Smart Cargo Hub Helsinki brings added precision to transportation chain


Finnair Cargo has undergone a remarkable reorganization that will improve service quality in air cargo transportation.

Since late February, all air cargo operations and planning at Finnair Cargo have been overseen by the new Smart Cargo Hub (SCH). The responsibility of the department is to ensure that cargo handled by Finnair reaches its destination on schedule.

”This renewal will clarify the responsibilities of each party. Now all strings are clearly held by a single department. Because this team is in charge of all operative and advance planning aspects of cargo, customers will see quicker, more reliable deliveries,” says Heikki Nikamaa, Head of SCH and area director of freighter sales and operations at Finnair Cargo.

"What is important for us is the fact that the new way of controlling the movement of the cargo guarantees quicker and smoother transfers in Helsinki. All cargo movements are controlled by a quality system and this provides us an opportunity to react immediately if something seems to go wrong’’ Nikamaa assures.
‘’In the near future the key development area is the expansion of e-freight and e-bookings. At the moment we have project teams working on both areas to expand our e-services. The value of advance information, whether in the form of a booking or an air waybill data, is higher and higher in flight capacity and load planning,’’ he continues.

Focused management

Smart Cargo Hub (SCH), located in Finnair Cargo’s Helsinki terminal, serves all of the company’s global cargo operations. Under its management is Space Control, which manages cargo shipments and transport capacity in real time. In addition, SCH provides important advance information about transfer shipments in order to ensure smooth transfer at Helsinki Airport’s cargo terminal, thus helping make daily work at the warehouse more manageable.

”Everyone’s jobs and roles are now clearer. With the guidance of SCH, coordinating shipments is now easier for Finnair Cargo’s global staff. No request is left hanging,” says SCH:n duty manager Jarkko Laine.

Achieving punctuality in all transportation processes is important, as Finnair Cargo complies by the main transportation processes set by the International Air Transport Association’s (IATA) Cargo 2000 initiative. Measuring these processes enables the airline to judge real performance against commitment given to customers.

Solid experience in cargo operations

Operations at Smart Cargo Hub are overseen by four duty managers who work in shifts. Their task is to ensure that shipments are handled as planned.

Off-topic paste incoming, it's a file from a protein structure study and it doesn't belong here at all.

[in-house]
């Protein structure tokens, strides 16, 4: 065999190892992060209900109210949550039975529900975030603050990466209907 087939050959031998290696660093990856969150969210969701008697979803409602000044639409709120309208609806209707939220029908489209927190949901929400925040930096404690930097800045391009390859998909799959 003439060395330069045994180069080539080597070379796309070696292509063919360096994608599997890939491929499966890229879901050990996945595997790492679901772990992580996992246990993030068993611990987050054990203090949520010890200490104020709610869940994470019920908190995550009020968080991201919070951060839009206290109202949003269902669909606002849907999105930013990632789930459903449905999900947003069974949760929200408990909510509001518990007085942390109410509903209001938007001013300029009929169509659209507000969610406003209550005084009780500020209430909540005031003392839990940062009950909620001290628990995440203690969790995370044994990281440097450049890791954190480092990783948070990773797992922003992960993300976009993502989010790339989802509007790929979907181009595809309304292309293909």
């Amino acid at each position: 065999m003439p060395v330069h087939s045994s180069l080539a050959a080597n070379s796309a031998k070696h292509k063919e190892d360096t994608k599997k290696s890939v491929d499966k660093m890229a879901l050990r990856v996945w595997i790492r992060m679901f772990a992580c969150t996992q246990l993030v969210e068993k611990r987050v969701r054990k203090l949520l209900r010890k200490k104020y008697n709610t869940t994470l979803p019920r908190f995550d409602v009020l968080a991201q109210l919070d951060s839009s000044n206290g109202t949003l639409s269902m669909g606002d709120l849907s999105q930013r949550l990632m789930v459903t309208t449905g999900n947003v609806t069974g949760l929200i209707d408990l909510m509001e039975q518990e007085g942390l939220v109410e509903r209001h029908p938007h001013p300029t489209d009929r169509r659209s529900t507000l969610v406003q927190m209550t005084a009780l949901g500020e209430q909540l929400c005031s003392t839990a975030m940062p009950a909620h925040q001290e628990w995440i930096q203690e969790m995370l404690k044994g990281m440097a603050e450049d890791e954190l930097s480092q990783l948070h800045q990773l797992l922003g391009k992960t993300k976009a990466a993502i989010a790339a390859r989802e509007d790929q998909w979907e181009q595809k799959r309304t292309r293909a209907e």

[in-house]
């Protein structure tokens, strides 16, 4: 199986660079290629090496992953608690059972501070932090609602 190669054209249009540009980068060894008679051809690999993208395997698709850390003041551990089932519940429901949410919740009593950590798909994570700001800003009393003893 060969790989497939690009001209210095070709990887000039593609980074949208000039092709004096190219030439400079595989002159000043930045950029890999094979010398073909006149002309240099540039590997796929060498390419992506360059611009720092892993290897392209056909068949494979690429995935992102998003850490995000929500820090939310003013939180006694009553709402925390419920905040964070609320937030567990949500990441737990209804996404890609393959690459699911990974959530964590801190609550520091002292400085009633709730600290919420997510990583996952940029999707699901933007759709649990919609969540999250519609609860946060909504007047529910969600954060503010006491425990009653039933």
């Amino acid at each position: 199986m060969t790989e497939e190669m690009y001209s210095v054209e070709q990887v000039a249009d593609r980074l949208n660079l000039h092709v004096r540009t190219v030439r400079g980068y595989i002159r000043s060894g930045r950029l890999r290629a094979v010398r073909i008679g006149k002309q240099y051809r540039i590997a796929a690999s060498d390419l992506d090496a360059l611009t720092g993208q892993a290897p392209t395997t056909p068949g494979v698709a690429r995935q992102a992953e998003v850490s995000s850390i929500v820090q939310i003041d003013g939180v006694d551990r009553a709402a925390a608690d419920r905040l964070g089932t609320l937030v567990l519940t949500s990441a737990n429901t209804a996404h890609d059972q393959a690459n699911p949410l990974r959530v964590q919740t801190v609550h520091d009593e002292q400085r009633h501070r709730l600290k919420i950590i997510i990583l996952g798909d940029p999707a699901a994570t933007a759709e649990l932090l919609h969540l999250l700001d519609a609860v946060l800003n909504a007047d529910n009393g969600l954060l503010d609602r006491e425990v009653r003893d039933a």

”Our daily work is directing the flow of goods and preparing for upcoming shipments. At SCH, we focus on tomorrow and beyond,” says Laine.

SCH has steadfast experience in air cargo business; duty managers have previously worked in various other aspects of cargo, including tracing, space control and cargo apron control. Laine has worked at Finnair Cargo for 14 years and says that, if measured by years on the job, he is the least experienced duty manager on the team. 

Growth in cargo requires continuous development

According to Laine, clarifying responsibilities is important also because air cargo involves an increasing number of stakeholders.

”As many as five different companies can be involved in one shipment before everything has been loaded onto the aircraft. Getting the necessary information to all parties is challenging, and SCH’s job is to keep everyone on the same page,” he says.

Of all the cargo handled by Finnair, about 70 per cent is made up of transit shipments between Europe and Asia. North American destinations are also part of the network.

”The amount of goods transported by air has grown notably in recent years. It’s important that we focus on making sure that the shipments are carried out as fluidly as possible. SCH provides, in part, an answer to this challenge,” Laine says.

Punctuality and quality provides a competitive edge

Ensuring service quality plays a constant and central role at Finnair Cargo.

”We continuously follow how our cargo is transported from its point of origin and whether it reaches its destination on schedule,” Laine says.

The International Air Transport Association, IATA, has estimated that cargo volumes will only increase in the upcoming years. In particular, growing needs in China and other emerging economies in Asia accelerate this growth. According to Nikamaa, improving fluidity in transportation can provide an important advantage for airlines and airports in an increasingly competitive landscape.

”Punctuality in air cargo shipments is important for companies whose production and logistics chains require that products and components are transported quickly from one continent to another,” he says.

Machines and machine parts for electronics and auto industries as well as pharmaceuticals are good examples of this phenomenon. Speed is an asset also when seasonal fashions have to get to retail stores on time or when engineering companies have to deliver replacement parts to customers.

By Matti Remes

Published April 5, 2012

Category: Market updates, Finnair Cargo